by Theresa Whalen
CFA Farm Safety Consultant (463 words)
Safety planning, practices and training are very important aspects of safety in the workplace; but when you get
right down to it – your safety is a choice you make for yourself. It’s personal!
“Farm safety is not an act of fate,” says Marcel Hacault, Executive Director of the Canadian Agricultural Safety
Association (CASA). “Most farm-related incidents are the predictable consequence of particular acts or
omissions. If something is predictable, then it is also preventable.”
“Plan • Farm • Safety” is the three-year theme of the Canadian Agricultural Safety campaign, which was
launched last March. Each aspect of the theme will be promoted over the next three years.
The 2010 campaign promotes “Plan” with safety walkabouts and planning for safety. In the second year, the
focus will be on “Farm” including implementation, documentation and training. In the third year, emphasis will
be on “Safety” including assessment, improvement and further development of safety systems.
“The bottom line is that each person must assess their situation and consciously decide to do their work safely,”
says Hacault. “They have to decide to turn the machine off before working on it. They have to decide to wear
their seatbelt. They have to decide to block the wheels before unhitching the wagon. These may not seem like
big decisions, however they can mean the difference between life or death.”
Each year in Canada an average of 115 people are killed and at least 1,500 are hospitalized for farm-related
incidents according to the Canadian Agricultural Injury Reporting (CAIR) program. In 2006 a total of 13,801
Canadian farms reported one or more medically treated or lost time injuries, reports Statistics Canada.
CAIR studies have also shown that farm-related injuries and fatalities don’t just happen by chance – they are the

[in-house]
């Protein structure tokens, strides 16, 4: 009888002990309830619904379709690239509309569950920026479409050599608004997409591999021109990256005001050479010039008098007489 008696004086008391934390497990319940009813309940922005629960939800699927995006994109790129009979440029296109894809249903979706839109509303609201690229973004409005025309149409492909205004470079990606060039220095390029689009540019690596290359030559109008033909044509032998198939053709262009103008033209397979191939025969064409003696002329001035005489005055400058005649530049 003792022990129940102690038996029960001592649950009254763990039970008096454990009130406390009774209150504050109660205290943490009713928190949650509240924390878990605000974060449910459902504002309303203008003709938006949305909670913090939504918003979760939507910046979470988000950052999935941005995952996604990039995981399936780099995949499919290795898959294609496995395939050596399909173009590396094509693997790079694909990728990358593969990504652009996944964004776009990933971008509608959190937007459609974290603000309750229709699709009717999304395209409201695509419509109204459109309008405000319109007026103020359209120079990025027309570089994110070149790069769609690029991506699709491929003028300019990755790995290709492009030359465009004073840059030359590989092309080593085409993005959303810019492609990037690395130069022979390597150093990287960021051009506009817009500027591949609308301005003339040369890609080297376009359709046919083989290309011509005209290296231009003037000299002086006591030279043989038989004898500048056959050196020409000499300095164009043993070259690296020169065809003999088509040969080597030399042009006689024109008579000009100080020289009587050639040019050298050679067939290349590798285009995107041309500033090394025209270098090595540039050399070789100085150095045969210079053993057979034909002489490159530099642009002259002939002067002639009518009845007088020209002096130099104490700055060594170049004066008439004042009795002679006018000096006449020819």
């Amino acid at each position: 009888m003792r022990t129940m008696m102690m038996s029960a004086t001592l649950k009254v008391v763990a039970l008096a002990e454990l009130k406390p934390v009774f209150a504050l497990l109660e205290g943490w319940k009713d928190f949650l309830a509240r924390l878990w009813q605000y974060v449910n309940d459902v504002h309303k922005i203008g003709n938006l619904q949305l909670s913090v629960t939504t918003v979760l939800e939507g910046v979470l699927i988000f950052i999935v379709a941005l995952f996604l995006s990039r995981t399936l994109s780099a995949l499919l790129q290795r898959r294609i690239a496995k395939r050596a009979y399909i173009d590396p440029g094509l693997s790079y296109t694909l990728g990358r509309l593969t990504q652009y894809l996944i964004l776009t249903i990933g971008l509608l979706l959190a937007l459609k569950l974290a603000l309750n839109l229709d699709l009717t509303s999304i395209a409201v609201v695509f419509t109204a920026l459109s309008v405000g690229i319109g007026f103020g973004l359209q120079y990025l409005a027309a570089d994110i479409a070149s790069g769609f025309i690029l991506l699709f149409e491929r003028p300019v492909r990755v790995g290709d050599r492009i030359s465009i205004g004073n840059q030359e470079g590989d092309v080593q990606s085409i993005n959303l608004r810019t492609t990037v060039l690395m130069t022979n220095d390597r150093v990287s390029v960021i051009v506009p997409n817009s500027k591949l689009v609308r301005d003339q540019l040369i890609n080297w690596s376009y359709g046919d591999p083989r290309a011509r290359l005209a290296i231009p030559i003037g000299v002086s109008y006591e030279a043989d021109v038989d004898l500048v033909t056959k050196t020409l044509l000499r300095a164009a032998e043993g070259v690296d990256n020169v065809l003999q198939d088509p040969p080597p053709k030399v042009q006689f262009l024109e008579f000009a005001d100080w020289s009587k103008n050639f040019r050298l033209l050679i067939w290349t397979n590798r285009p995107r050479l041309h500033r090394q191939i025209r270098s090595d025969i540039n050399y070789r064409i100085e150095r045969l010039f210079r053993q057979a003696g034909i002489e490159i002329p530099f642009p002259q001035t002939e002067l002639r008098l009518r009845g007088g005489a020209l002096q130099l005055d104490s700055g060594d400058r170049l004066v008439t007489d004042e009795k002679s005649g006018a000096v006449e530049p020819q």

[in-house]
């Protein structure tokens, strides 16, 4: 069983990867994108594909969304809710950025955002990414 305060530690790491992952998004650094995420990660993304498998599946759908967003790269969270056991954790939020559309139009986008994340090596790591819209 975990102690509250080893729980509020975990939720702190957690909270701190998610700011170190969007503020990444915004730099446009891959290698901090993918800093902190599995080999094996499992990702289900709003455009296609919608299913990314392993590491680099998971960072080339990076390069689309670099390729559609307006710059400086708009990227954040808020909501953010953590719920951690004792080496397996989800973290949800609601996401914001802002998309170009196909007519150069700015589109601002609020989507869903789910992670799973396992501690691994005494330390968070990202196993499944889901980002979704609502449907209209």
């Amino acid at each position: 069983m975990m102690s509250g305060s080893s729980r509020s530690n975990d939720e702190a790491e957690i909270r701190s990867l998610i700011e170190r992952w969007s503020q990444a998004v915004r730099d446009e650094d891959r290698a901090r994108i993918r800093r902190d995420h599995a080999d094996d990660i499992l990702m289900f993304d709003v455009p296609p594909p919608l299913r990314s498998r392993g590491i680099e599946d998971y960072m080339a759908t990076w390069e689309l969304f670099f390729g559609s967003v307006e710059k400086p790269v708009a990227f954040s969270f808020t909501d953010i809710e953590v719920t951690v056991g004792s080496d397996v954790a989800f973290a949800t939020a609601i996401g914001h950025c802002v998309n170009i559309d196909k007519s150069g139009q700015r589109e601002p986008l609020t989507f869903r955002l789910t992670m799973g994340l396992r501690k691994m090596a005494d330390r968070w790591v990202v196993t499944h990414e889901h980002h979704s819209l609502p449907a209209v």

result of a chain of events typically numbering from 15 to 25. The good news is that there are many
opportunities to interrupt the sequence and break the chain of events, altering the outcome.
Here are four questions that can help you assess your risks as you do your farm work: What are the hazards?
Am I or anyone else at risk? What preventative measures are available? Can anything further be done to make
this job safe? An easy way to remember these questions is with the acronym SAFE – See, Access, Fix, Evaluate.
“Farmers and farm workers have a dual role in risk management,” summarizes Hacault. “They can be a source of
risk when they do things carelessly; and they are also the most important part of the strategy for dealing with
risk. That’s why it is so important for owner-operators to lead by example and always insist that work is done in
a safe way.”
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For more information contact:
Theresa Whalen, CFA Farm Safety Consultant – T: (613) 822-0016 E: firstname.lastname@example.org
** Free photos and cartoons are available to accompany this article at www.casa-acsa.ca